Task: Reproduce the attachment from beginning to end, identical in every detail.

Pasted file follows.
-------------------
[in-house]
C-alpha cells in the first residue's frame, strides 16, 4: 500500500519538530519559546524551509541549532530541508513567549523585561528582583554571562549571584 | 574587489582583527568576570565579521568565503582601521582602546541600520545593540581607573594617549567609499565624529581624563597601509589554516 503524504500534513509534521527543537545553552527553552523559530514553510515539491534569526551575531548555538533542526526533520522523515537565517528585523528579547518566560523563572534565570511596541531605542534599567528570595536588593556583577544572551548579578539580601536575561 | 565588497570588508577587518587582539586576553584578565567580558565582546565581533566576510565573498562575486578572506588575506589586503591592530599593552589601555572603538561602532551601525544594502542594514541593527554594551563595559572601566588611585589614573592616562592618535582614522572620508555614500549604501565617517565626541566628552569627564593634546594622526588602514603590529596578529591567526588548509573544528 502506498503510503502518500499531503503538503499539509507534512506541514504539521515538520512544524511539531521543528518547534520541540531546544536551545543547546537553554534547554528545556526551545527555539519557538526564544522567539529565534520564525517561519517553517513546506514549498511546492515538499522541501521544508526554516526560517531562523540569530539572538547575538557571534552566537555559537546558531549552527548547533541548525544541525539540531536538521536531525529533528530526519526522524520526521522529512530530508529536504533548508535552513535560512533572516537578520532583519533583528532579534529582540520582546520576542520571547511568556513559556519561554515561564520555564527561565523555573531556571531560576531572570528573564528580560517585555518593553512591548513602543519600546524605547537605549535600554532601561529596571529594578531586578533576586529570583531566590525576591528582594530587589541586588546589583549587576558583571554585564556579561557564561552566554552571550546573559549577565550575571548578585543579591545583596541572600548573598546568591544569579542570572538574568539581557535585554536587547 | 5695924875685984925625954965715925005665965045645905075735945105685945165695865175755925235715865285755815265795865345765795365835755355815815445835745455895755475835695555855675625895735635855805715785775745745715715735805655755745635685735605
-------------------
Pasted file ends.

[in-house]
C-alpha cells in the first residue's frame, strides 16, 4: 500500500519538530519559546524551509541549532530541508513567549523585561528582583554571562549571584 | 574587489582583527568576570565579521568565503582601521582602546541600520545593540581607573594617549567609499565624529581624563597601509589554516 503524504500534513509534521527543537545553552527553552523559530514553510515539491534569526551575531548555538533542526526533520522523515537565517528585523528579547518566560523563572534565570511596541531605542534599567528570595536588593556583577544572551548579578539580601536575561 | 565588497570588508577587518587582539586576553584578565567580558565582546565581533566576510565573498562575486578572506588575506589586503591592530599593552589601555572603538561602532551601525544594502542594514541593527554594551563595559572601566588611585589614573592616562592618535582614522572620508555614500549604501565617517565626541566628552569627564593634546594622526588602514603590529596578529591567526588548509573544528 502506498503510503502518500499531503503538503499539509507534512506541514504539521515538520512544524511539531521543528518547534520541540531546544536551545543547546537553554534547554528545556526551545527555539519557538526564544522567539529565534520564525517561519517553517513546506514549498511546492515538499522541501521544508526554516526560517531562523540569530539572538547575538557571534552566537555559537546558531549552527548547533541548525544541525539540531536538521536531525529533528530526519526522524520526521522529512530530508529536504533548508535552513535560512533572516537578520532583519533583528532579534529582540520582546520576542520571547511568556513559556519561554515561564520555564527561565523555573531556571531560576531572570528573564528580560517585555518593553512591548513602543519600546524605547537605549535600554532601561529596571529594578531586578533576586529570583531566590525576591528582594530587589541586588546589583549587576558583571554585564556579561557564561552566554552571550546573559549577565550575571548578585543579591545583596541572600548573598546568591544569579542570572538574568539581557535585554536587547 | 5695924875685984925625954965715925005665965045645905075735945105685945165695865175755925235715865285755815265795865345765795365835755355815815445835745455895755475835695555855675625895735635855805715785775745745715715735805655755745635685735605